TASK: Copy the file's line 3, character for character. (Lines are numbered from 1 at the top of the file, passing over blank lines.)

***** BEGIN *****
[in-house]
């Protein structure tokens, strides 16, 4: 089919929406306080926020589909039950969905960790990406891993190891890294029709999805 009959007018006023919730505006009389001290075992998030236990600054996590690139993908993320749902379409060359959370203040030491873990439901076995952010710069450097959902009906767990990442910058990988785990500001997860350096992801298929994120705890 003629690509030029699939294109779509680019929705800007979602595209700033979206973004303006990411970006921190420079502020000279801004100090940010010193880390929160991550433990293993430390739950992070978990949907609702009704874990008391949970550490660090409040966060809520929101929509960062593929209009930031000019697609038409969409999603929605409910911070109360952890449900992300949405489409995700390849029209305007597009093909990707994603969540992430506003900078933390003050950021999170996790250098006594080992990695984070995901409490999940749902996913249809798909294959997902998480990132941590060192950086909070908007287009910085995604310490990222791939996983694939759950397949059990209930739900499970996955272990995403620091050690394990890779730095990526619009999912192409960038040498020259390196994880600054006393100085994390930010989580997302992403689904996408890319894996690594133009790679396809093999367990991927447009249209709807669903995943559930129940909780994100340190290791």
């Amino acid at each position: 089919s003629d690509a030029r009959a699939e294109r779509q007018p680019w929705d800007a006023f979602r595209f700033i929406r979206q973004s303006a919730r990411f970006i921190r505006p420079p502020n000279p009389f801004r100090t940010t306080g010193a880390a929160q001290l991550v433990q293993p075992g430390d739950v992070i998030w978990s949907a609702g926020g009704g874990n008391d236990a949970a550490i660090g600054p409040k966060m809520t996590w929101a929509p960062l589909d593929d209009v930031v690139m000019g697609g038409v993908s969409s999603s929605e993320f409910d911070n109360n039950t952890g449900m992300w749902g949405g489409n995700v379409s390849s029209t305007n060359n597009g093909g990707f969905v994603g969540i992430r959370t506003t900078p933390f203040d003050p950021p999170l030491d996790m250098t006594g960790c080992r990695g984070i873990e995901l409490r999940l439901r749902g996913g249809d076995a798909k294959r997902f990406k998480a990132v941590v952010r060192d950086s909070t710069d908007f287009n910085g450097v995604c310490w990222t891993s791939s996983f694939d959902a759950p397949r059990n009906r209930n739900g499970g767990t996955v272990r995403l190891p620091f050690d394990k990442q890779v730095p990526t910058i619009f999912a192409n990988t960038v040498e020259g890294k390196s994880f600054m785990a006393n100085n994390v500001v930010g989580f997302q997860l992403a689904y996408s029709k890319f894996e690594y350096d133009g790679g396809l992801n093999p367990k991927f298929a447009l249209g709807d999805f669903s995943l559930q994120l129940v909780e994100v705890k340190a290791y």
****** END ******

């Amino acid at each position: 089919s003629d690509a030029r009959a699939e294109r779509q007018p680019w929705d800007a006023f979602r595209f700033i929406r979206q973004s303006a919730r990411f970006i921190r505006p420079p502020n000279p009389f801004r100090t940010t306080g010193a880390a929160q001290l991550v433990q293993p075992g430390d739950v992070i998030w978990s949907a609702g926020g009704g874990n008391d236990a949970a550490i660090g600054p409040k966060m809520t996590w929101a929509p960062l589909d593929d209009v930031v690139m000019g697609g038409v993908s969409s999603s929605e993320f409910d911070n109360n039950t952890g449900m992300w749902g949405g489409n995700v379409s390849s029209t305007n060359n597009g093909g990707f969905v994603g969540i992430r959370t506003t900078p933390f203040d003050p950021p999170l030491d996790m250098t006594g960790c080992r990695g984070i873990e995901l409490r999940l439901r749902g996913g249809d076995a798909k294959r997902f990406k998480a990132v941590v952010r060192d950086s909070t710069d908007f287009n910085g450097v995604c310490w990222t891993s791939s996983f694939d959902a759950p397949r059990n009906r209930n739900g499970g767990t996955v272990r995403l190891p620091f050690d394990k990442q890779v730095p990526t910058i619009f999912a192409n990988t960038v040498e020259g890294k390196s994880f600054m785990a006393n100085n994390v500001v930010g989580f997302q997860l992403a689904y996408s029709k890319f894996e690594y350096d133009g790679g396809l992801n093999p367990k991927f298929a447009l249209g709807d999805f669903s995943l559930q994120l129940v909780e994100v705890k340190a290791y």